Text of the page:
In the tubular reactor, the reactants are continually consumed as they flow down the length of the reactor. In modeling the tubular reactor, we assume that the concentration varies continuously in the axial direction through the reactor. Consequently, the reaction rate, which is a function of concentration for all but zero-order reactions, will also vary axially. For the purposes of the material presented here, we consider systems in which the flow field may be modeled by that of a plug flow profile (e.g., uniform velocity as in turbulent flow), as shown in Figure 1-9. That is, there is no radial variation in reaction rate, and the reactor is referred to as a plug-flow reactor (PFR). (The laminar flow reactor is discussed on the DVD-ROM in Chapter DVD13 and in Chapter 13 of the fourth edition of ECRE.)

Figure 1-8(a)

Figure 1-8(a) Tubular reactor schematic. Longitudinal tubular reactor. [Excerpted by special permission from Chem. Eng., 63 (10), 211 (Oct. 1956). Copyright 1956 by McGraw-Hill, Inc., New York, NY 10020.]

Figure 1-8(b)

Figure 1-8(b) Tubular reactor photo. Tubular reactor for production of Dimersol G. [Photo Courtesy of Editions Techniq Institut français du pétrole].

Figure 1-9

Figure 1-9 Plug-flow tubular reactor.

The general mole balance equation is given by Equation (1-4):

Equation 1-4

015equ01.jpg

The equation we will use to design PFRs at steady state can be developed in two ways: (1) directly from Equation (1-4) by differentiating with respect to volume V, and then rearranging the result or (2) from a mole balance on species j in a differential segment of the reactor volume ΔV. Let's choose the second way to arrive at the differential form of the PFR mole balance. The differential volume, ΔV shown in Figure 1-10, will be chosen sufficiently small such that there are no spatial variations in reaction rate within this volume. Thus the generation term, ΔGj, is

ch01fig17.jpg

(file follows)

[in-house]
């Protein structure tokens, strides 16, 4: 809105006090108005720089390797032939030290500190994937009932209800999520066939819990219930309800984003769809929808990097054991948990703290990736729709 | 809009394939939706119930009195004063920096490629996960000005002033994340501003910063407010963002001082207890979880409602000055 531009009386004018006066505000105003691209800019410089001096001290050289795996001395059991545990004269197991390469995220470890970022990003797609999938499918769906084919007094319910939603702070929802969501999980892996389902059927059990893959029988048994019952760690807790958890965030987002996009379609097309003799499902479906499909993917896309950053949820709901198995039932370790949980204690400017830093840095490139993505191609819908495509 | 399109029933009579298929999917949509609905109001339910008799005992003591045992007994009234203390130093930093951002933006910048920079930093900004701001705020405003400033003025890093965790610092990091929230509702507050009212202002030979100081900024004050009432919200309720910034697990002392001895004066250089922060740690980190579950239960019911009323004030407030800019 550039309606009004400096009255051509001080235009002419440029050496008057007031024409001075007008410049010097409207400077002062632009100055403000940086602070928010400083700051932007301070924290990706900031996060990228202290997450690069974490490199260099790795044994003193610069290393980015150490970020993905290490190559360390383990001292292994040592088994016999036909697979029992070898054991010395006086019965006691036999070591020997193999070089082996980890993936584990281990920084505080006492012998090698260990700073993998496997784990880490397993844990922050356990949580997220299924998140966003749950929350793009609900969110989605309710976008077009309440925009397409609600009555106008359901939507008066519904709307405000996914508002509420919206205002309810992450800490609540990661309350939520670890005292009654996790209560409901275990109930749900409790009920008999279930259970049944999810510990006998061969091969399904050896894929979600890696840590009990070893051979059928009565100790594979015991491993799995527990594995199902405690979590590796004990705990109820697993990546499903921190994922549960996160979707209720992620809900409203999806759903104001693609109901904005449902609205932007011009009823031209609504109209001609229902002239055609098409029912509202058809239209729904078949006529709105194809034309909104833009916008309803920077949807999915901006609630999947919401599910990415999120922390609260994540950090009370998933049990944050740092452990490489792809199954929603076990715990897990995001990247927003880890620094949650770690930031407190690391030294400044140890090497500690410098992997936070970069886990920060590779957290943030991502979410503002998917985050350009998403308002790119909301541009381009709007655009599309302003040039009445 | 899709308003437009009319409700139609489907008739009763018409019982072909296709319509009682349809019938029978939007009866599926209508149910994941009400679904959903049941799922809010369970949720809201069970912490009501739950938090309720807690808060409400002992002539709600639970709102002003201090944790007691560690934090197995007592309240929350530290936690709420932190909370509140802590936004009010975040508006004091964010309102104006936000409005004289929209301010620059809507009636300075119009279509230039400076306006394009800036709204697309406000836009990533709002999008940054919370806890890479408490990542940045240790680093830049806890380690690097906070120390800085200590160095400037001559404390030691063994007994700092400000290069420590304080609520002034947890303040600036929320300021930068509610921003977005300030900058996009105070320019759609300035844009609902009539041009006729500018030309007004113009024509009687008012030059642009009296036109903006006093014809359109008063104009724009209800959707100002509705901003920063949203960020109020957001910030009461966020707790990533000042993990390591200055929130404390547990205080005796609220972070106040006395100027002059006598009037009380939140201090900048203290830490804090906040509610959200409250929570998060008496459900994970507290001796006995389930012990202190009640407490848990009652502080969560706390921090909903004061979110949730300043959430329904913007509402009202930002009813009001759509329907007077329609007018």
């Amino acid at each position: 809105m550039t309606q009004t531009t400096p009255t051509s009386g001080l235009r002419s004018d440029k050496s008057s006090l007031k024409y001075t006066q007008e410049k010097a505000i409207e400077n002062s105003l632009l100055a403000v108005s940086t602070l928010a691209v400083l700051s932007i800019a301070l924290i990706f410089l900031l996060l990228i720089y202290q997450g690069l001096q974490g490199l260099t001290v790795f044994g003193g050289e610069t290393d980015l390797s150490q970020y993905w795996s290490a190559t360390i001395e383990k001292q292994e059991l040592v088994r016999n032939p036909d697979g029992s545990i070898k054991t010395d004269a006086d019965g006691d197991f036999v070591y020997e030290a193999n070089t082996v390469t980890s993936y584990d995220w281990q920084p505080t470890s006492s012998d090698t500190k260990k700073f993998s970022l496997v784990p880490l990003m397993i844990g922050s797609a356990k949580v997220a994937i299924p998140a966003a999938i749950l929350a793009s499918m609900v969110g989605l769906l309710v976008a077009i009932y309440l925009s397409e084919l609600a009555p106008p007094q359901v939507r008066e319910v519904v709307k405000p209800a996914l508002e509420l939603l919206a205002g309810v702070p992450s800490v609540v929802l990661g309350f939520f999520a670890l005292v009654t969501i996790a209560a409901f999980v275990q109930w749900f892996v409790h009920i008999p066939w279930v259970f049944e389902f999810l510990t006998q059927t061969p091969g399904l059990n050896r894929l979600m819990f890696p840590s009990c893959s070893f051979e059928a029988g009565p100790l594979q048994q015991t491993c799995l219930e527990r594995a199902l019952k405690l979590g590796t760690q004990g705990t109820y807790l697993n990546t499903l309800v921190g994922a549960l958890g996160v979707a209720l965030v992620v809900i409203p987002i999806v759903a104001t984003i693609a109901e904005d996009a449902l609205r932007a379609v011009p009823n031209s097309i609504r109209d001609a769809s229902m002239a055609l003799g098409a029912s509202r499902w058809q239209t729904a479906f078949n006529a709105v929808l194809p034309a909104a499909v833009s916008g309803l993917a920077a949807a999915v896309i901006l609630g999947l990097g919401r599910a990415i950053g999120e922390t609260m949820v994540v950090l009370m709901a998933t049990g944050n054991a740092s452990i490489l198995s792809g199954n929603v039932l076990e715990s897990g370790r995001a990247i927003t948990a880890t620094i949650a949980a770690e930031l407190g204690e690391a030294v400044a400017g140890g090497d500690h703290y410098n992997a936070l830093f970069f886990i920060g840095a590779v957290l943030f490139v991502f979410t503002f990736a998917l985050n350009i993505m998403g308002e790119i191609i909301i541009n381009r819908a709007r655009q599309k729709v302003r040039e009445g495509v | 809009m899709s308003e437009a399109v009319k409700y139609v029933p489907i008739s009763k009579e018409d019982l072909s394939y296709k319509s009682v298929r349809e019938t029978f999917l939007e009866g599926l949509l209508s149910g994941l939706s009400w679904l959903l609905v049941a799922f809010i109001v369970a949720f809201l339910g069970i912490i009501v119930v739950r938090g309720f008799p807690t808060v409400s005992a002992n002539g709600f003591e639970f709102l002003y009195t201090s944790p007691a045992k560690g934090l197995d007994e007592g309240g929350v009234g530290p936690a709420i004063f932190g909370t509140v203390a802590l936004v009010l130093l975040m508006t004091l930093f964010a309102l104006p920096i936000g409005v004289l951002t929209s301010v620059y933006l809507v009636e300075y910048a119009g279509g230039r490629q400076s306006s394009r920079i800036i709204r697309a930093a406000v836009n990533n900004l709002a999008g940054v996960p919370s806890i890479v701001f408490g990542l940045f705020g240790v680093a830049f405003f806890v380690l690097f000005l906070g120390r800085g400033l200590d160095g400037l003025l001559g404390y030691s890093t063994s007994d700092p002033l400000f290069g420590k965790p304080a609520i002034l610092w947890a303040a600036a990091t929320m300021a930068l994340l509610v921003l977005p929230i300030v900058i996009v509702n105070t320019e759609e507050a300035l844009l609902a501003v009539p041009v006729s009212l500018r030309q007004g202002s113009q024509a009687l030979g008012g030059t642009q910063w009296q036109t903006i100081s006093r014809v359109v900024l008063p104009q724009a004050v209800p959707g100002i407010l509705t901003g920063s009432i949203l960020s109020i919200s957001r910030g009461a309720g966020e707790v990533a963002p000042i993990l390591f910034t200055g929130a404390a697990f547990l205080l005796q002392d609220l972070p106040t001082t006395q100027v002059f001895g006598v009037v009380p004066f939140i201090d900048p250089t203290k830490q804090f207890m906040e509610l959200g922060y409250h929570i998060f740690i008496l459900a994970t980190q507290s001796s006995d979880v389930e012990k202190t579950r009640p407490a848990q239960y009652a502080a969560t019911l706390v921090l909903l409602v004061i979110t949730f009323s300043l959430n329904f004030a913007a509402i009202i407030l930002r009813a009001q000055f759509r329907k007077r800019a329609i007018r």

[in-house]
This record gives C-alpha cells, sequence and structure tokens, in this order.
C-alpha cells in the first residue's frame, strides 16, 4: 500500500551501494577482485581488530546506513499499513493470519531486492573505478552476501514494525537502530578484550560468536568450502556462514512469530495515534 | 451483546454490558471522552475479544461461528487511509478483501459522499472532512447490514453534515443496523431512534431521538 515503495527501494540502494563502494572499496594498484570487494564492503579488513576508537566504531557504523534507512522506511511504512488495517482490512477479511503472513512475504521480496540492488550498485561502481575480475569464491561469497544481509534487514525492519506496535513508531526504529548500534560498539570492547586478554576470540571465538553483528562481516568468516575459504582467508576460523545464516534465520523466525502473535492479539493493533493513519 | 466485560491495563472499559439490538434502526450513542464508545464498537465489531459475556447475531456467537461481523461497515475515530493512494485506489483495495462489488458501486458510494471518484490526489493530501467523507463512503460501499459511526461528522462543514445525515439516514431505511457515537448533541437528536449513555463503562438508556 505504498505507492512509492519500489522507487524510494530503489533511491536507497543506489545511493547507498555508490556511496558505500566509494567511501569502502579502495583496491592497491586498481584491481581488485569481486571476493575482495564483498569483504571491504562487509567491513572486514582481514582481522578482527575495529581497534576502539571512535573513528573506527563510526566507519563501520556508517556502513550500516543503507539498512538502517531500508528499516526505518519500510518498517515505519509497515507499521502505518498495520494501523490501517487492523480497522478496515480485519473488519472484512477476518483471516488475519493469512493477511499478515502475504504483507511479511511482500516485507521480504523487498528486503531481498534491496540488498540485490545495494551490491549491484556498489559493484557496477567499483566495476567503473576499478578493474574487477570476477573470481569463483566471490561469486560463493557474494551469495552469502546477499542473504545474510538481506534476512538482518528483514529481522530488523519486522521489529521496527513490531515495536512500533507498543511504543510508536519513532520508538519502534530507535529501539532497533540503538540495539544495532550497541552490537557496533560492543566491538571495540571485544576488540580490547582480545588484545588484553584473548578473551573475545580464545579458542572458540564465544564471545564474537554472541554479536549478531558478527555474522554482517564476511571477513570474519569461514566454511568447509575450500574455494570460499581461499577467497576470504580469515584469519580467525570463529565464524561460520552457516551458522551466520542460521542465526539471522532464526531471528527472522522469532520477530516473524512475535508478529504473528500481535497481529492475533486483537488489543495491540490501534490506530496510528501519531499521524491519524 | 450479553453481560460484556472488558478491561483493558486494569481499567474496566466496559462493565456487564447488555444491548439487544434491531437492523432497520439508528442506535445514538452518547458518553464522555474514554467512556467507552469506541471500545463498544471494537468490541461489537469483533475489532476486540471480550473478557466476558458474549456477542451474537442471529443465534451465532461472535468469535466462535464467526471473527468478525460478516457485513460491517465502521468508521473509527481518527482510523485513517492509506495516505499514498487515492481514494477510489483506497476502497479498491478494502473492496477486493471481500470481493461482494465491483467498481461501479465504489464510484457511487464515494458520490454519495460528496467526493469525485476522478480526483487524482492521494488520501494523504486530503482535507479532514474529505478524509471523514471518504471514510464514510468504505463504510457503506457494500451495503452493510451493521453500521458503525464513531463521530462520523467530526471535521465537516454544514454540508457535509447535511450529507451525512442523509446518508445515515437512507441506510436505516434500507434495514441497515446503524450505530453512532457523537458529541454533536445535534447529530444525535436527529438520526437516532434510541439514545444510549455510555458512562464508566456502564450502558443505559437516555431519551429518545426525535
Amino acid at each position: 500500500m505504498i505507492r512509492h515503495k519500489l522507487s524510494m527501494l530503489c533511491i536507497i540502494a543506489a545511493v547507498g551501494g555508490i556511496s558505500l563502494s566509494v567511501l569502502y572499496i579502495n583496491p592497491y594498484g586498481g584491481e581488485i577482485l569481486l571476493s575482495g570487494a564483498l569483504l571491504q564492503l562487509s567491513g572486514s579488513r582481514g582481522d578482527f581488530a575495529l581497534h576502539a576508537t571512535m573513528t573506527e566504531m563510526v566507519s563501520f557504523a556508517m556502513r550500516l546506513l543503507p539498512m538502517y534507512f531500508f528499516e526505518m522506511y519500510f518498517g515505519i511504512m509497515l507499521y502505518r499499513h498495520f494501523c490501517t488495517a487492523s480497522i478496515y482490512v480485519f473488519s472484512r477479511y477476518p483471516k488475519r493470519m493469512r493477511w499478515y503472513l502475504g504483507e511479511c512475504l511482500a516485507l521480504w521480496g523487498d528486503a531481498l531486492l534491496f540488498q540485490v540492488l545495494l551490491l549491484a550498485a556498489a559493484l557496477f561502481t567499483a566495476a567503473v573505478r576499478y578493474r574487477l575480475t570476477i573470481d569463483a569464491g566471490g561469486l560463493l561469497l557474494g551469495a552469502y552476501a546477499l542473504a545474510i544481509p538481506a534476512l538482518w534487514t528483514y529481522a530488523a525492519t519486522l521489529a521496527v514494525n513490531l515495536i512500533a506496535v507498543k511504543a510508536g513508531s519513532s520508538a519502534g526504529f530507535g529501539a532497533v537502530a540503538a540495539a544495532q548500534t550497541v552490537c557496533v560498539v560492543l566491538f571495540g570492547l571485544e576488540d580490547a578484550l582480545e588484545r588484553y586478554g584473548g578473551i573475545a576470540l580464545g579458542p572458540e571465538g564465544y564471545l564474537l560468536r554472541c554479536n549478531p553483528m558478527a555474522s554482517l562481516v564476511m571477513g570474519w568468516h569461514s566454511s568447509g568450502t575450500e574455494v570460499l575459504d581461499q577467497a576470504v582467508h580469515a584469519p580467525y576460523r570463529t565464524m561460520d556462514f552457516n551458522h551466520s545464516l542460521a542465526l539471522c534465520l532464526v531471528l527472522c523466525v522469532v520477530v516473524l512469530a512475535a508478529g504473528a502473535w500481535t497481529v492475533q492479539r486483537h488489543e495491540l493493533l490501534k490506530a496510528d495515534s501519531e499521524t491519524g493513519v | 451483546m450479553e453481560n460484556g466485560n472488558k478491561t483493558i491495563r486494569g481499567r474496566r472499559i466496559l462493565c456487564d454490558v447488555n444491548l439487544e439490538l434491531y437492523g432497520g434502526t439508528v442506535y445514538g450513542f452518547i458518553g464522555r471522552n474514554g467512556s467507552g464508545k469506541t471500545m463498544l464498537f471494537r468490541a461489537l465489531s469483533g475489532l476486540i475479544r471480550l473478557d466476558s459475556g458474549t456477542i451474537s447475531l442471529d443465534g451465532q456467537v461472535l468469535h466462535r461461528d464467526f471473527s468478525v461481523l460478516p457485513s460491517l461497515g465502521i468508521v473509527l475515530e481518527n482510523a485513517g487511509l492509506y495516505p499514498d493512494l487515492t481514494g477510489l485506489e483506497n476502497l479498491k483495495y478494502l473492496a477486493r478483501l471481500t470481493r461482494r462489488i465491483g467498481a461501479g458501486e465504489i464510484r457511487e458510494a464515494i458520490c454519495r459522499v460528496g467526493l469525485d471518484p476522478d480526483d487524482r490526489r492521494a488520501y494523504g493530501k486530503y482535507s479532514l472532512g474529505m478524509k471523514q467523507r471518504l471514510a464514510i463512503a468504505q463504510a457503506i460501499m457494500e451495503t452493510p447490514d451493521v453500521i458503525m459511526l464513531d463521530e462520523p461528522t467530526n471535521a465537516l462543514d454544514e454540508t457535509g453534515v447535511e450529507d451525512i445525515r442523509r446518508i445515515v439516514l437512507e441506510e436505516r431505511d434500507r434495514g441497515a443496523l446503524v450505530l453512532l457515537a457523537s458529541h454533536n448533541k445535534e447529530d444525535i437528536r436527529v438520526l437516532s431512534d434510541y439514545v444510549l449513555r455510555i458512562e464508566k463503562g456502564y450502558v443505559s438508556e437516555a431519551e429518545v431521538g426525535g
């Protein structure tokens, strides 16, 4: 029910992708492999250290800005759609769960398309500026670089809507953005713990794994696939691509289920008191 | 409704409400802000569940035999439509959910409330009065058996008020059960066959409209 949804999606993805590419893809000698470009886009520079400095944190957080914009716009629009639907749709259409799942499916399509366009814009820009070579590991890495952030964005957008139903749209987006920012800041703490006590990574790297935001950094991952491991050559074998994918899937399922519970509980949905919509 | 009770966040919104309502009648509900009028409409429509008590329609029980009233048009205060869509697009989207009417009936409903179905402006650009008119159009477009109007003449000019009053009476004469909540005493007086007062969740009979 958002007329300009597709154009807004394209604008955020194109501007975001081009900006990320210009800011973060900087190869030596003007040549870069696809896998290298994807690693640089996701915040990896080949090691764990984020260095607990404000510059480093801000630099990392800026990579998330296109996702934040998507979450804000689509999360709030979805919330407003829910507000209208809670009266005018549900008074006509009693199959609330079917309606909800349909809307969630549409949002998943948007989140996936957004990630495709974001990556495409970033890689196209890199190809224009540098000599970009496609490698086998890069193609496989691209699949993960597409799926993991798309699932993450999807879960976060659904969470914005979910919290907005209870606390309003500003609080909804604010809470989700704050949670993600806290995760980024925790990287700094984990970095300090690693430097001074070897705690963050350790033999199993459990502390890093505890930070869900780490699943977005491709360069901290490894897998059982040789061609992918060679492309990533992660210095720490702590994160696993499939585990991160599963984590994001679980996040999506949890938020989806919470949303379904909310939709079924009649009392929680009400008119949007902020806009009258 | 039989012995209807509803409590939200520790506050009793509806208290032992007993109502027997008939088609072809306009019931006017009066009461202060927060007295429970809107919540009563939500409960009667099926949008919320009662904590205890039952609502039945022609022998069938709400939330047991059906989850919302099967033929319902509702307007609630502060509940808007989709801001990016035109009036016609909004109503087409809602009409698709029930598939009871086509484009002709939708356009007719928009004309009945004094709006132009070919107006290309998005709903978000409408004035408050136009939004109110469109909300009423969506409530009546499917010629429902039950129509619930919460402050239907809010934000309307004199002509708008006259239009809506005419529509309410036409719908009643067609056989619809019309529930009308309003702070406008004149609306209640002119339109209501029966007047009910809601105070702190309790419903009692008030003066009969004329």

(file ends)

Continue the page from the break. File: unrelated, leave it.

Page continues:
Figure 1-10

Figure 1-10 Mole balance on species j in volume Δ V.

Equation 1-10

01equ10.jpg

Dividing by ΔV and rearranging

ch01fig18.jpg

the term in brackets resembles the definition of a derivative

ch01fig19.jpg

Taking the limit as ΔV approaches zero, we obtain the differential form of steady state mole balance on a PFR.

ch01fig20.jpg

Equation 1-11

01equ11.jpg

We could have made the cylindrical reactor on which we carried out our mole balance an irregular shape reactor, such as the one shown in Figure 1-11 for reactant species A.

Figure 1-11

Figure 1-11 Pablo Picasso's reactor.

However, we see that by applying Equation (1-10), the result would yield the same equation (i.e., Equation [1-11]). For species A, the mole balance is

Equation 1-12

01equ12.jpg

Consequently, we see that Equation (1-11) applies equally well to our model of tubular reactors of variable and constant cross-sectional area, although it is doubtful that one would find a reactor of the shape shown in Figure 1-11 unless it were designed by Pablo Picasso.

The conclusion drawn from the application of the design equation to Picasso's reactor is an important one: the degree of completion of a reaction achieved in an ideal plug-flow reactor (PFR) does not depend on its shape, only on its total volume.

Again consider the isomerization A u2192.jpg B, this time in a PFR. As the reactants proceed down the reactor, A is consumed by chemical reaction and B is produced. Consequently, the molar flow rate F A decreases, while F B increases as the reactor volume V increases, as shown in Figure 1-12.